Again, we have passed 30 tough new laws to clean up our streets and put gang members behind bars where they belong. Those are pieces of legislation that the NDP has voted against. There are significant investments in the RCMP to ensure there are enough front-line police office in communities. In fact, we increased the investments to our national security and the RCMP seven times. That member voted against every single one of them.

Let us get back to what Canadians can expect. They know that with this Conservative government they can expect three things: legislative tools to keep Canadians safe, funding for law enforcement agencies, and funding for crime prevention as well.

Public Safety May 4th, 2015

Mr. Speaker, of course, our Conservative government has taken strong action to keep British Columbians and all Canadians safe. We have passed tough new laws to clean up our streets and put gang members behind bars where they belong. In fact, we have passed over 30 new tough on crime measures, including new prison sentences for drive-by shootings. Shockingly but not surprisingly that very same member, the NDP and the Liberals voted against these common sense measures.

We have also made significant investments in the RCMP to ensure that there are enough front-line police officers in our communities. Contrast this with the previous Liberal government which actually closed down the RCMP training depot because it did not want to pay for new recruits.

Canadians know they can trust our Conservative government to keep them safe, to provide the resources, funding and the measures necessary through legislation. They can also count on us, because we are pleased to approve the request for additional support to the community of Surrey to combat crime. Why? Because Canadians will not tolerate being held hostage in their own communities by thugs and criminals who are members of street gangs.

I do appreciate the member for Surrey North wanting to improve his community. However, I would like to ask that same member why he has not supported a single tough on crime measure that our government has introduced. Here he is standing in the House asking for support, but he has not supported a single measure that we have brought forward. He actually has voted against every single measure that we have brought forward to combat criminals, crime and keep gangsters behind bars. He even voted against making the youth gang prevention fund a permanent program.

The member mentioned funding for crime prevention. We have actually invested $2.8 million in his riding for crime prevention alone. Here we go again; he is standing in this House asking for resources, but he voted against absolutely everything this government has done to help his constituents.

I also agree with the member for Surrey North that crime is a big problem. It is why I am a Conservative member of Parliament, because we are the only party that can be trusted to keep Canadians safe. I would encourage the member to become part of the solution as well.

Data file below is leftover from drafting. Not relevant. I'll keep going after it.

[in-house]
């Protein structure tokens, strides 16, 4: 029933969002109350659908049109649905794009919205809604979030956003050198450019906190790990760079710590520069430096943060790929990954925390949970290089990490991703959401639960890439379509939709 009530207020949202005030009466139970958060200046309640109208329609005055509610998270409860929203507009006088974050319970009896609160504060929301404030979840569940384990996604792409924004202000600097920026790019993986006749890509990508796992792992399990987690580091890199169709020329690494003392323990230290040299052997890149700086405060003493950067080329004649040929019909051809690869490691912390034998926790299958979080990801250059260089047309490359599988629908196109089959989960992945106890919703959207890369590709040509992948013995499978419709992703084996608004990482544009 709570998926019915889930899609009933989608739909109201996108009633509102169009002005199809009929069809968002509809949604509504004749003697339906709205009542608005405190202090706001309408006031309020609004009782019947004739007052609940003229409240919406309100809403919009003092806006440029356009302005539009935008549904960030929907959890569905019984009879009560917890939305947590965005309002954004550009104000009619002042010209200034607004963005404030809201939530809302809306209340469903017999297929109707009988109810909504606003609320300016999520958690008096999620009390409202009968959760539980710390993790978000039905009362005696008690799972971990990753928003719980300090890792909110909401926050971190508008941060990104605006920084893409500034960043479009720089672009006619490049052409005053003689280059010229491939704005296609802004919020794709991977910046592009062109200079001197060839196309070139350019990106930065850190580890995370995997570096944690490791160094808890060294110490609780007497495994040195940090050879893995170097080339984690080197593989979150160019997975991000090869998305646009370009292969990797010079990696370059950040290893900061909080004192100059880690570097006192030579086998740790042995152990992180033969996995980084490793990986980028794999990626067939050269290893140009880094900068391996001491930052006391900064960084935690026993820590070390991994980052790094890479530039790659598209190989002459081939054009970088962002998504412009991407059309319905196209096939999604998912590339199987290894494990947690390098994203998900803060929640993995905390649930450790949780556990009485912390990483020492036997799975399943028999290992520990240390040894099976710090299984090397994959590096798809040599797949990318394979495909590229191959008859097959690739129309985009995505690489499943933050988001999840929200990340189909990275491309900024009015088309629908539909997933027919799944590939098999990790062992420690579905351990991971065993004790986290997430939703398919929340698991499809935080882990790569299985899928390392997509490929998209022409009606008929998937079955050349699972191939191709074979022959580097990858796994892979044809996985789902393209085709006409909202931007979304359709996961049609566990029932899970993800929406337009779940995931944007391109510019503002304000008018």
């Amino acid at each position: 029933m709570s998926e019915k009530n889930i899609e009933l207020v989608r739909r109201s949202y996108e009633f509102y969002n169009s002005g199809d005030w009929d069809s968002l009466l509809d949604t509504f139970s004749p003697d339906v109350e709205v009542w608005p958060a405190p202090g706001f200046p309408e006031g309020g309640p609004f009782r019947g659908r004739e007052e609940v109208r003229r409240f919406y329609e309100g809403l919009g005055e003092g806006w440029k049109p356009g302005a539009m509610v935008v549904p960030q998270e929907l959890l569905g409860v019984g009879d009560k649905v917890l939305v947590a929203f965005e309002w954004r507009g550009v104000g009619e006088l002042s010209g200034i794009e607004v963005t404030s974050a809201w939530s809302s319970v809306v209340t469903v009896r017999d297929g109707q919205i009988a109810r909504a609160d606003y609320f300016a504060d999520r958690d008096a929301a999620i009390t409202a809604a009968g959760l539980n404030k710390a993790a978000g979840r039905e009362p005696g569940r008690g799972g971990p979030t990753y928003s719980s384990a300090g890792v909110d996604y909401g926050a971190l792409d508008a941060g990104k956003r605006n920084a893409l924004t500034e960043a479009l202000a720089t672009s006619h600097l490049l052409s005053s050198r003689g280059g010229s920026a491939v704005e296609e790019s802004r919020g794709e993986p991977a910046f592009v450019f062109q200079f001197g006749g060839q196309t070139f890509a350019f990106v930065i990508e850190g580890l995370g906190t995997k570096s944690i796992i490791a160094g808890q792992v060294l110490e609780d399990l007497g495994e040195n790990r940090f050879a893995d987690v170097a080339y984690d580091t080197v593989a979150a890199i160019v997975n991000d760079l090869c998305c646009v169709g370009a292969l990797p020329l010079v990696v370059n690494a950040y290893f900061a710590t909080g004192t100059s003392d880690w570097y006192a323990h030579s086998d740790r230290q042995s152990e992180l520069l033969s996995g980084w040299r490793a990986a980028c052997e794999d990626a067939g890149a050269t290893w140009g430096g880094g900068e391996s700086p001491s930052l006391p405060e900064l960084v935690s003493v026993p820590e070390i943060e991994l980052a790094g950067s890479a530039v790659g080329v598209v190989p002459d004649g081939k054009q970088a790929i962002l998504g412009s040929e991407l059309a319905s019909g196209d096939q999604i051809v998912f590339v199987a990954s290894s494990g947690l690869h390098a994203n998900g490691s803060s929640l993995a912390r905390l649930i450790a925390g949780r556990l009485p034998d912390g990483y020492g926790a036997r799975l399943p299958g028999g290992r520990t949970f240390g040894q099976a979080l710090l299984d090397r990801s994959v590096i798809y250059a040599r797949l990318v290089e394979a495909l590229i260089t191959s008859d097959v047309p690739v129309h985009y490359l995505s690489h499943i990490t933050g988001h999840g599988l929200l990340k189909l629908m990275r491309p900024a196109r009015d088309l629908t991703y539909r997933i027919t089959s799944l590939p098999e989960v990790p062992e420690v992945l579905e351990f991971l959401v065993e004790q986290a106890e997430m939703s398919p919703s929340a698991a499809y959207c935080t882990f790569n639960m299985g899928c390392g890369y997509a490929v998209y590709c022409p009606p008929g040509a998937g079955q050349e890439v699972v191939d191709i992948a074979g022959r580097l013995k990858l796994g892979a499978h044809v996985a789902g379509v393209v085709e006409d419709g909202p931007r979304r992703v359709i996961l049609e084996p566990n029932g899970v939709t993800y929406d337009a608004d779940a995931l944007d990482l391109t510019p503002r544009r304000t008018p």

Anti-Terrorism Act, 2015 May 4th, 2015

Mr. Speaker, I would like to thank my hon. colleague for his speech as well as for his work on the public safety and security committee.

Throughout the testimony, and the member was there along with me, we heard from very credible witnesses, some with extensive experience in law enforcement and security intelligence gathering, as well as those who have actually studied terrorism for more than 10 years.

I wonder if the member could speak directly to the credible witness testimony that we heard and why those witnesses thought this legislation was important.

Anti-Terrorism Act, 2015 May 4th, 2015

Mr. Speaker, after listening to the questions being asked by New Democrats, it is pretty clear that the only way they would support legislation is if we handcuffed our police and blindfolded CSIS. It is truly unfortunate that such misinformation has been pushed out from the opposition party on this particular bill. We are dealing with the very heart of our national security and the protection of Canadians.

The committee heard from credible witnesses on our side, some with more than three decades of experience in law enforcement intelligence gathering. The NDP side brought in people who basically said the sky was going to fall. In fact, some of the groups had appeared way back in the 1980s with regard to the first CSIS Act and, in 2001, on the first Anti-terrorism Act, all saying the same thing.

I am going to ask the minister if she could comment on whether she thinks the sky will fall, as it did not fall in the 1980s and certainly did not fall in 2001.

Anti-terrorism Act, 2015 May 4th, 2015

Mr. Speaker, I have never heard so much rhetoric about nothing. The member made a point of saying that it was so important to speak to the bilI, but I did not hear anything about the bill in his entire speech.

What is interesting is that the member said that we stacked the witnesses so we would have them all coming to committee in favour of the bill. The previous NDP member who stood up in this House said that there was only one witness at committee who actually favoured the bill.

Clearly the New Democrats have not read the bill. They did not watch committee. They did not see our credible witnesses who came, some with more than three decades of experience in law enforcement, intelligence gathering. Even with those who have been studying terrorism, every single one of them talked about the threat being real, that it has evolved and it is growing. The witnesses also talked about the need for this legislation to fill the gaps that have been identified by our security agencies.

I do not know whether I can ask the member a question about the bill because he clearly has not read it. It is not a laughing matter, but surely there are Canadians right across this country who are laughing now.

Could the member please stand in this House and indicate for Canadians, first, whether he read the bill. Second, why is the NDP intentionally pushing misinformation about the bill, or is it simply a lack of understanding?